Here’s the part of the quoted piece that’s open for debate:

Pyramix is the first system with enough processing power and resolution to handle in real time a complete digital mixing console capable of operating in 32 bit floating point at 352.8 kHz, which is the minimum requirement to preserve all the intrinsic original quality of 1 bit 2.8MHz DSD signals.

They’re saying that you need 352.8 kHz and 24-bit words in PCM format to “preserve all the intrinsic original quality of 1-bit 2.8Mhz DSD signals.” This gets back to the subjective side of the audio fidelity equation.

The technical/science side of the issue begs to differ. If a production team uses DSD 64 to record, the frequency response (before the noise begins to mount up) extends to perhaps 30-35 kHz. Do we really want to capture and process all of the “purple haze that exists about the “audio band”? The dynamic range might equal 20-21 bits or about 124 dB. PCM at 96 kHz/24-bits can easily encompass this level of “intrinsic original fidelity”.

So the SA-CD.net site should remove the DXD discs from the “Original DSD/DXD” category. Anything recorded using DXD belongs in the PCM column.

To be continued…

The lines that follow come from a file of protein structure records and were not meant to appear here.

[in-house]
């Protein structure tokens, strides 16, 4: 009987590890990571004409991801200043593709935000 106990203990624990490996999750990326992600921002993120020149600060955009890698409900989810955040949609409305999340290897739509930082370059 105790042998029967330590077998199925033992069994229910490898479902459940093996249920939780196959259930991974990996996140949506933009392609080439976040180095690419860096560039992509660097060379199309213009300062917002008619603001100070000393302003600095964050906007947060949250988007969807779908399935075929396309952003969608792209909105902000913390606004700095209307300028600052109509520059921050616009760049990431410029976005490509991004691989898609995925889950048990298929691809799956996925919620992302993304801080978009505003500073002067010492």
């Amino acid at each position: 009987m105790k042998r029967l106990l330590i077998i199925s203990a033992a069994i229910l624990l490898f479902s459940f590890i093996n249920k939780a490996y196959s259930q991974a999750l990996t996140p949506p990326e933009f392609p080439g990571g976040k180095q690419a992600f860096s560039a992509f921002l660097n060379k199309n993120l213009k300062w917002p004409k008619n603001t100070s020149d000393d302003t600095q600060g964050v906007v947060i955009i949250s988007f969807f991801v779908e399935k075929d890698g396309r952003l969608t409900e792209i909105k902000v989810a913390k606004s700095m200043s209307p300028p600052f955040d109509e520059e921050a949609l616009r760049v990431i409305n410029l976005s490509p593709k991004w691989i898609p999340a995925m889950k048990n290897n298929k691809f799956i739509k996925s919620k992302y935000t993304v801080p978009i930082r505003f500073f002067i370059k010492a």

Forward this post to a friend and help us spread the word about HD-Audio Forward this post to a friend and help us spread the word about HD-Audio

Share

About Author

Dr. AIX

Mark Waldrep, aka Dr. AIX, has been producing and engineering music for over 40 years. He learned electronics as a teenager from his HAM radio father while learning to play the guitar. Mark received the first doctorate in music composition from UCLA in 1986 for a "binaural" electronic music composition. Other advanced degrees include an MS in computer science, an MFA/MA in music, BM in music and a BA in art. As an engineer and producer, Mark has worked on projects for the Rolling Stones, 311, Tool, KISS, Blink 182, Blues Traveler, Britney Spears, the San Francisco Symphony, The Dover Quartet, Willie Nelson, Paul Williams, The Allman Brothers, Bad Company and many more. Dr. Waldrep has been an innovator when it comes to multimedia and music. He created the first enhanced CDs in the 90s, the first DVD-Videos released in the U.S., the first web-connected DVD, the first DVD-Audio title, the first music Blu-ray disc and the first 3D Music Album. Additionally, he launched the first High Definition Music Download site in 2007 called iTrax.com. A frequency speaker at audio events, author of numerous articles, Dr. Waldrep is currently writing a book on the production and reproduction of high-end music called, "High-End Audio: A Practical Guide to Production and Playback". The book should be completed in the fall of 2013.

(0) Readers Comments

Leave a Reply

Your email address will not be published. Required fields are marked *

You may use these HTML tags and attributes: <a href="" title=""> <abbr title=""> <acronym title=""> <b> <blockquote cite=""> <cite> <code> <del datetime=""> <em> <i> <q cite=""> <strike> <strong>